How much screen time should kids have?

 

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“How much screen time should kids have?” is a question that I think about  a lot. A LOT.  I have a love- hate relationship with screen time…mostly hate. I have always been and continue to be in the minority amongst most of the parents I know when it comes to my opinion about screens and kids. My boys have minimal access to screens of any kind.

But as my boys have grown, their world has changed drastically and weighing my views against their wants and needs has not been an easy thing. Our rules about screen time go thru changes every so often and recently in order to make some decisions I had to do a little more thinking than usual  My kids are getting older, the screen options are growing. Maybe putting my thoughts together (on a screen!) would help.   So here it is. It’s a bit of a tour of our screen use thus far.   If you are thinking about making a plan for screen time for your family, maybe these insights will help you make some decisions about your family.  This is a longer post than usual, but, in my book, screen time for kids is a really big issue, one that should be taken VERY seriously by parents of kids thru high school.

Watch how screens affect your child.

When my boys were very little, screen time was a non-issue for me.  They watched a bit of TV–maybe 30 minutes a day and that was it.  No video games, no playing on my phone, nothing.  I was following the American Medical Associations guidelines for no screens before 2 and very limited exposure until age 5.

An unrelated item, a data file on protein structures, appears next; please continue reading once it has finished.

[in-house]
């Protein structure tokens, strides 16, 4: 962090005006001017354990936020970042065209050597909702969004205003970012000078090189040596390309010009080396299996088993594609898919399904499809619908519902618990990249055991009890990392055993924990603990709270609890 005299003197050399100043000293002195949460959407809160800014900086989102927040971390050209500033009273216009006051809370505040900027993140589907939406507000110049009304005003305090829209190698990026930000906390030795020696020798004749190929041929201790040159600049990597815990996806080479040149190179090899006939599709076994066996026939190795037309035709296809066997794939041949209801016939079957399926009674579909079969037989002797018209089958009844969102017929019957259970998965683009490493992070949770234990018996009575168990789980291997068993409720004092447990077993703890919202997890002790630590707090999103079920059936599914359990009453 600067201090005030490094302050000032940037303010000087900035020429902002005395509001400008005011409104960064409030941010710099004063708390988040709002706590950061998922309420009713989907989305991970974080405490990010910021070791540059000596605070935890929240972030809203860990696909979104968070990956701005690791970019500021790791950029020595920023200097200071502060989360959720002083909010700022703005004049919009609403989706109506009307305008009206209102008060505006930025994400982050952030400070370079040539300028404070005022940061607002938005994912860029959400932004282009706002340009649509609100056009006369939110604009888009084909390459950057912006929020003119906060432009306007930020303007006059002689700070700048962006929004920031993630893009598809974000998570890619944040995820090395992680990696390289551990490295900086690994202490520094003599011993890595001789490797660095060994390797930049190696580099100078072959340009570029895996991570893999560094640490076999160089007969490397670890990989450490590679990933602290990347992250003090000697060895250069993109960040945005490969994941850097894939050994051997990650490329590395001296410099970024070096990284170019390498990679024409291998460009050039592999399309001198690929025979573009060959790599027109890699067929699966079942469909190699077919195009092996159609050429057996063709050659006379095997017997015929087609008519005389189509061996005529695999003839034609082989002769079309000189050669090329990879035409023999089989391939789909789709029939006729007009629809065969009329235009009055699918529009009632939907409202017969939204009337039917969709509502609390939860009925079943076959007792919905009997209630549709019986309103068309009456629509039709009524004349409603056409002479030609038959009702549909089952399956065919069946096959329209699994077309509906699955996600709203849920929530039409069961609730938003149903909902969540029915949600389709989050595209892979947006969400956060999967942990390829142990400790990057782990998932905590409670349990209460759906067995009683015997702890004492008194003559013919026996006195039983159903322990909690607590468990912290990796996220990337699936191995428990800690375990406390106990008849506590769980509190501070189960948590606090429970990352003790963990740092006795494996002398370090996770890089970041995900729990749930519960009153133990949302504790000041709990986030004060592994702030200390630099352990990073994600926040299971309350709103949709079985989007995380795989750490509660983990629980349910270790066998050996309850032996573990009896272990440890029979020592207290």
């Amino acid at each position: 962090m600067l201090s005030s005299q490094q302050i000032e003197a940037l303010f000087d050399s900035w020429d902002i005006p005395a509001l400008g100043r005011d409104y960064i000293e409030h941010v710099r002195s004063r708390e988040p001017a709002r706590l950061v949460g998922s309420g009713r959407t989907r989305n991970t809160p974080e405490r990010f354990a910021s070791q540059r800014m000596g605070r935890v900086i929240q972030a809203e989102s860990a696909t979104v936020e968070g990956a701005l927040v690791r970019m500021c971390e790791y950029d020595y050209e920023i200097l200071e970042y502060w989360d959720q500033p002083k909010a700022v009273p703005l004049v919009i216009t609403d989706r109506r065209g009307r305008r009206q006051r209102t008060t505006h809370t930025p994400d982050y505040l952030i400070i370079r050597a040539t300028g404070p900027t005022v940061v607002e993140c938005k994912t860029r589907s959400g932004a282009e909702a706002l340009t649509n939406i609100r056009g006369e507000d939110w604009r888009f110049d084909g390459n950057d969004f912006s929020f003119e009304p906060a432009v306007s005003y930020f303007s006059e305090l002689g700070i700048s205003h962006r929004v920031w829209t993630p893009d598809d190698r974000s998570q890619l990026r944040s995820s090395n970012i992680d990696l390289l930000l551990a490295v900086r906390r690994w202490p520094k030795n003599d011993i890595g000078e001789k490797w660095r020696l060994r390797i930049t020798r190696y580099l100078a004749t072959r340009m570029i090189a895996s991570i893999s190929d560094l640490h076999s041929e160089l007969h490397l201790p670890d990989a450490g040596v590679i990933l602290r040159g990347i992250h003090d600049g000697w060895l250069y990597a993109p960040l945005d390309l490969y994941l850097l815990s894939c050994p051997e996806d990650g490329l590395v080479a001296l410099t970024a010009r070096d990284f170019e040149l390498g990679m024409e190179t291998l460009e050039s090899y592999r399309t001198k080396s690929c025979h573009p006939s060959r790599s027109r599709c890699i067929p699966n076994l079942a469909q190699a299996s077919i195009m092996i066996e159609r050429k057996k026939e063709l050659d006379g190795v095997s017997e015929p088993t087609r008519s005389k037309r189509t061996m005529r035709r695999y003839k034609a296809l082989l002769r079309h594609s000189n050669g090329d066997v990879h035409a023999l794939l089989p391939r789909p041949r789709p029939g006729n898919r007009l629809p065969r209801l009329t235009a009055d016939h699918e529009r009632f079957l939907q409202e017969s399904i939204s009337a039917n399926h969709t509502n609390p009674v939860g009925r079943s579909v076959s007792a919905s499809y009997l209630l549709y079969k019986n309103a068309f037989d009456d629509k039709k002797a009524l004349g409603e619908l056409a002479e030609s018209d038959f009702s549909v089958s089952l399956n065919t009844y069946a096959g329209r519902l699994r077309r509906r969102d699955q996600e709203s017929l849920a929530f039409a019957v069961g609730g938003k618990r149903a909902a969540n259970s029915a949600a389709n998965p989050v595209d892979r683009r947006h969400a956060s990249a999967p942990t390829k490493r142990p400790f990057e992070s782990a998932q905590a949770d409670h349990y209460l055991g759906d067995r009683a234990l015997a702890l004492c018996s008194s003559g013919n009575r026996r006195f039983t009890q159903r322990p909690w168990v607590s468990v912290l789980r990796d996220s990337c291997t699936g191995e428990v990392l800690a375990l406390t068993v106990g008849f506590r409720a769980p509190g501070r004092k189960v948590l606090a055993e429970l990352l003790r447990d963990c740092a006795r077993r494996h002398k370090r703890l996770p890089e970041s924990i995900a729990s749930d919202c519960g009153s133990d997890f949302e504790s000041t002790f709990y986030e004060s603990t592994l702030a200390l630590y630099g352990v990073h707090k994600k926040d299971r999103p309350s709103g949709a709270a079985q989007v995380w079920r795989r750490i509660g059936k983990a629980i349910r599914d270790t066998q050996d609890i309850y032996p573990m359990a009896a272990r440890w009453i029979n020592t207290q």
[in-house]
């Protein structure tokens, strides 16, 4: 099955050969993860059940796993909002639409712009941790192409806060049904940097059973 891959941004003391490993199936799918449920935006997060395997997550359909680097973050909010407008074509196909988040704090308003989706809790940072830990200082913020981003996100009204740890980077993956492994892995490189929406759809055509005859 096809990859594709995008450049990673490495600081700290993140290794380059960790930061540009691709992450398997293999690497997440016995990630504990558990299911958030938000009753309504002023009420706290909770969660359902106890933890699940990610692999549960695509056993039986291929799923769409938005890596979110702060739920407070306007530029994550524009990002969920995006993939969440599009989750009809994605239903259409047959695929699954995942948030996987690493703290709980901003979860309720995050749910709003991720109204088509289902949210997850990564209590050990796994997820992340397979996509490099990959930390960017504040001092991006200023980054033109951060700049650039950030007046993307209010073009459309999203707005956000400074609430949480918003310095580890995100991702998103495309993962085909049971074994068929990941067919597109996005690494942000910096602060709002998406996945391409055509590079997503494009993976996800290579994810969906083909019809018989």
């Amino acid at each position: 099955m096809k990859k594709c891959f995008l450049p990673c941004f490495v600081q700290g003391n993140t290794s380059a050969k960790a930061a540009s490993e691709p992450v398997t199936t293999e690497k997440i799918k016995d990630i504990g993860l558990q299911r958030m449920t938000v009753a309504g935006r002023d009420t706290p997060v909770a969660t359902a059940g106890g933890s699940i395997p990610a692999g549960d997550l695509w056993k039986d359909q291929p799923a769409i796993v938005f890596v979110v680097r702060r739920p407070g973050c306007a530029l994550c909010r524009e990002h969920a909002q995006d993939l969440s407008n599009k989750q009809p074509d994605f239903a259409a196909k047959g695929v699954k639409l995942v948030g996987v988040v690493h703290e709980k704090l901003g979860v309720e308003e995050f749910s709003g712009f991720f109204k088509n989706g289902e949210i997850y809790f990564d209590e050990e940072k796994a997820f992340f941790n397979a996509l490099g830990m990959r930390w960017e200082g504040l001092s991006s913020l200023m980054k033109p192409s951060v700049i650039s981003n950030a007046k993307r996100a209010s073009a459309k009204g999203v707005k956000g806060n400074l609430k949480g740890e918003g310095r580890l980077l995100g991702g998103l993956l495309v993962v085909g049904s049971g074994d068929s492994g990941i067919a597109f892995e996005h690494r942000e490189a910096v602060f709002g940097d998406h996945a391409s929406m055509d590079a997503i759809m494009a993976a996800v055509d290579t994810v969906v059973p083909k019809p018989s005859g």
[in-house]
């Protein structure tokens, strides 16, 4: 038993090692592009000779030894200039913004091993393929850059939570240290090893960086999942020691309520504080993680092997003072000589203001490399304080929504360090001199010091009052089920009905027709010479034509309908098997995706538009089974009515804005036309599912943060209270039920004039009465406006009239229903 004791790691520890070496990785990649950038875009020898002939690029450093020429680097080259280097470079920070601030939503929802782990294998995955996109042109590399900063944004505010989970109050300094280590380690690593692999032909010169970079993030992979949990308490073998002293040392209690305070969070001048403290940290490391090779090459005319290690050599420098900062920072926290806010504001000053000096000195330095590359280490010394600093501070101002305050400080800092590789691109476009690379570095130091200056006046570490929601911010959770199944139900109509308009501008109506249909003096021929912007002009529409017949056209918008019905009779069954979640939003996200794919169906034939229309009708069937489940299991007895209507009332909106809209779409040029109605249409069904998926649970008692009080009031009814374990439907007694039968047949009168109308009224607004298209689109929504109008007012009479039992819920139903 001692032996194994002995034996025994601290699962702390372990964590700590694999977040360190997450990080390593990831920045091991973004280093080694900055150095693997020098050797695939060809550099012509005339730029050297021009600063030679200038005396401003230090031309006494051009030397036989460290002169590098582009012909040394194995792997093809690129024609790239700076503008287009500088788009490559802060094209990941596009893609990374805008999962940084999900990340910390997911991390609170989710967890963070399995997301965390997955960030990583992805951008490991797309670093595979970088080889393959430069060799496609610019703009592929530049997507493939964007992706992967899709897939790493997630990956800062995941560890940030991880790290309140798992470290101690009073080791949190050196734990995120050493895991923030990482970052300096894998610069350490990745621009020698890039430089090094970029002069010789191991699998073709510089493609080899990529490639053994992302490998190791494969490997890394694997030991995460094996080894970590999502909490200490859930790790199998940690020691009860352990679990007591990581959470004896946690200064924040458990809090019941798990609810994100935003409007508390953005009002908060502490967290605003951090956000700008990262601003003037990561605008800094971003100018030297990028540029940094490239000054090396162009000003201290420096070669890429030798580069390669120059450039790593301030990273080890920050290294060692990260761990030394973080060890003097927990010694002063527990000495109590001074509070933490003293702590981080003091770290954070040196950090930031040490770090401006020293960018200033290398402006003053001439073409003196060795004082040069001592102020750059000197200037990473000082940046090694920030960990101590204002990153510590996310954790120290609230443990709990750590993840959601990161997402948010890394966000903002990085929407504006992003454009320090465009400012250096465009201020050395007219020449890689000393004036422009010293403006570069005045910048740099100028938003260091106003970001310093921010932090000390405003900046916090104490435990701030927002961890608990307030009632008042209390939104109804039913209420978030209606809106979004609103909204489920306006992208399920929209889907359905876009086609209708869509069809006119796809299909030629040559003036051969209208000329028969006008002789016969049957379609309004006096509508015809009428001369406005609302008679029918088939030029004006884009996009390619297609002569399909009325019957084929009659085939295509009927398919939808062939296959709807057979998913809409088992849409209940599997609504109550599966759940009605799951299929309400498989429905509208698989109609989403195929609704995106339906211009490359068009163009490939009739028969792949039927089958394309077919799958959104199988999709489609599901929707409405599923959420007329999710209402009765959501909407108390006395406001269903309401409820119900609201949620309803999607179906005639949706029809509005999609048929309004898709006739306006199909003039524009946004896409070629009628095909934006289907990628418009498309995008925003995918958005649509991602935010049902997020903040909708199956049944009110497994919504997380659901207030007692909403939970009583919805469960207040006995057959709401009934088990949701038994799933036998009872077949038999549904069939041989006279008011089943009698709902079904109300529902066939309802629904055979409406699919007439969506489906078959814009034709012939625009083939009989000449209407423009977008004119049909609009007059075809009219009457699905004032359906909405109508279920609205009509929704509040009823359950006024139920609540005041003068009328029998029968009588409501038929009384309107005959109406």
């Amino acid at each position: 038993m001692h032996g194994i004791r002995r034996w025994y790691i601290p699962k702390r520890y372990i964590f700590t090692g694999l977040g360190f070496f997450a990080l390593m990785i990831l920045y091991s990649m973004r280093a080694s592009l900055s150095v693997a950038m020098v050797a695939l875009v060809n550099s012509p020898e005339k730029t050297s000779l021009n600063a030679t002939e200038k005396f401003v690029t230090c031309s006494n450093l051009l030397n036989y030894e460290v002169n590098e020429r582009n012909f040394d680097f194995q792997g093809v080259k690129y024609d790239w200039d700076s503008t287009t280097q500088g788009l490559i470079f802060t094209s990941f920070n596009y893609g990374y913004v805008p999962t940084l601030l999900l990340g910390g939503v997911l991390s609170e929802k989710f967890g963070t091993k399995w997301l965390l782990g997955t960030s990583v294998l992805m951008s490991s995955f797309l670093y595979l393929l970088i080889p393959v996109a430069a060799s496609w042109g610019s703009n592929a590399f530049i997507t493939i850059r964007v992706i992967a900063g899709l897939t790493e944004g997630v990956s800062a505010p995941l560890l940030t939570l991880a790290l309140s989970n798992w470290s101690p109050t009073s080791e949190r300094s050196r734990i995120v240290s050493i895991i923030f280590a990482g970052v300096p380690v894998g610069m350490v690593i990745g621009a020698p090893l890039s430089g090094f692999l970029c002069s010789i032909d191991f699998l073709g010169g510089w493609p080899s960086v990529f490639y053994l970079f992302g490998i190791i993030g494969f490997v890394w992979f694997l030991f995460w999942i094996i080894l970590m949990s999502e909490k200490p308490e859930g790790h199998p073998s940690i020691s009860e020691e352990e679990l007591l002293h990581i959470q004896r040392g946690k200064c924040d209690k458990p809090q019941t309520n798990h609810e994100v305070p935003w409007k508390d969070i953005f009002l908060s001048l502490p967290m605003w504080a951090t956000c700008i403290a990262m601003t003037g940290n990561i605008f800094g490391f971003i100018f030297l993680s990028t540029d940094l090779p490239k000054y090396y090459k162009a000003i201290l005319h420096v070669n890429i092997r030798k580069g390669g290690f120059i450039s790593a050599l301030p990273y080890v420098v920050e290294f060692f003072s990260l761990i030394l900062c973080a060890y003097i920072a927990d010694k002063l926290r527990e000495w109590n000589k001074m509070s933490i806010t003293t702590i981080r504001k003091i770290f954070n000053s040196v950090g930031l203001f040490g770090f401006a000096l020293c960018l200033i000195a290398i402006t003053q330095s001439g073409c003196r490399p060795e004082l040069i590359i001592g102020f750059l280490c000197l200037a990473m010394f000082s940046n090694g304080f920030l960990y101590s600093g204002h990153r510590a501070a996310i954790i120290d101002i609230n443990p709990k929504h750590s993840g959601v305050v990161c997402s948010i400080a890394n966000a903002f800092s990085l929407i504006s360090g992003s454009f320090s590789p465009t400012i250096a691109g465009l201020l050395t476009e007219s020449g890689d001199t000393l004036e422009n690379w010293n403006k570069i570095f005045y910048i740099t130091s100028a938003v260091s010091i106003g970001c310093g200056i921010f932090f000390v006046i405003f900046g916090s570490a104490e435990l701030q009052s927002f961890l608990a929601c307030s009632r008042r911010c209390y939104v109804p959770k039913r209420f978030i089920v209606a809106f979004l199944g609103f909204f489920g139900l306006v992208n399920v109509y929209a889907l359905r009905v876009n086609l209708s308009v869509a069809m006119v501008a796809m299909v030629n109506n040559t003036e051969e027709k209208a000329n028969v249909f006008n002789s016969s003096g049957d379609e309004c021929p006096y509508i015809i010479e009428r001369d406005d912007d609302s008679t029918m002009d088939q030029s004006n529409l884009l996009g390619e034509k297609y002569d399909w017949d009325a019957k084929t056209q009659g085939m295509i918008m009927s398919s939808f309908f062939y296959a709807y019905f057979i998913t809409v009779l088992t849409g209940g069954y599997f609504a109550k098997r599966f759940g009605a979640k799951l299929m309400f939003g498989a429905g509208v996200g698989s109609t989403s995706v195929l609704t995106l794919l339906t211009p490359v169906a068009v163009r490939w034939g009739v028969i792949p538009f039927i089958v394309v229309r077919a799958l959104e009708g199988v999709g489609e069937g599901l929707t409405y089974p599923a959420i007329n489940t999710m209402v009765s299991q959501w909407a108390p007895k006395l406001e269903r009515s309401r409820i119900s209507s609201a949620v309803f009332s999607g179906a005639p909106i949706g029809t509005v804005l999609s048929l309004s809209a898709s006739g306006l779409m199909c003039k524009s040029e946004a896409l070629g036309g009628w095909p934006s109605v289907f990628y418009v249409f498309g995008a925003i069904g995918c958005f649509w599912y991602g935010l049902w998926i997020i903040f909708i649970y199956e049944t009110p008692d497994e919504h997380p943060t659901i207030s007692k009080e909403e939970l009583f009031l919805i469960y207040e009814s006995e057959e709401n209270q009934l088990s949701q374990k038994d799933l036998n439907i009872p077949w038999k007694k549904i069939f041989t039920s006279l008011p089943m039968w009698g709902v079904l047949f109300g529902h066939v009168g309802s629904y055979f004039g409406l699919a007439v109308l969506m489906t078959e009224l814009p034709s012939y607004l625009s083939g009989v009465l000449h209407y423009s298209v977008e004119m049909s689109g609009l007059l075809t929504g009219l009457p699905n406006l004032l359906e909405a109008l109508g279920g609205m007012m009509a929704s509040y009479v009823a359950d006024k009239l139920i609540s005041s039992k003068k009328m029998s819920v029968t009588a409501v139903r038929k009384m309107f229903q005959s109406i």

But, I was also following my instinct.  I saw how TV affected both my boys. It did not settle or soothe them…rather it put them both in a zombie like trance that was hard to shake when the show was over.  They were addicted and would have watched hours of  TV, if I had let them.

Rules from the very start

I put tight rules on screen time from a very young age, in part so that my kids would stop asking me to watch TV.  Once they figured out I was not going to budge from our rules, they just stopped asking. We watched after 4 pm and for 30 minutes.  This is probably how my oldest learned to tell time.

To be honest, watching 30 minutes of TV had no benefit for them…only for me.  It was MY break.  I could get dinner started, check email, etc. When screen time is passive (which is TV, movies, watching youtube, playing video games, etc.) there is NO significant benefit for the user, in my opinion.

Once they started full day school, we switched to screen time on Friday, Saturday, Sunday only.  Now my kids probably get about 2 to 3 hours total screen time for the week spread out over these three days. To this day, even though my boys are 8 and 10, we have stuck to this schedule.  Even in the summer.  Even on school breaks.  It suits us really well and we have time to do other things.

Make sure kids get enough of other things first.

When my kids get home from school and finish their homework we have about 2 hours before we eat and start winding down for the day.  If we followed the AMA’s guideline for 120 minutes a day for their age, screen time is all they would do.

I want my kids outside, playing with friends, interacting with ME, reading, building with legos, wrestling with each other on the sofa and all those other wonderful activities of childhood. At times, I feel I have to fight really, really hard to preserve that childhood.

I love the folks over at Screen Free Parenting who have put these necessary activities into an acronym–SPOIL.  It stands for Social, Play, Outside, Independent, Literacy.

But, will my kids be outcasts?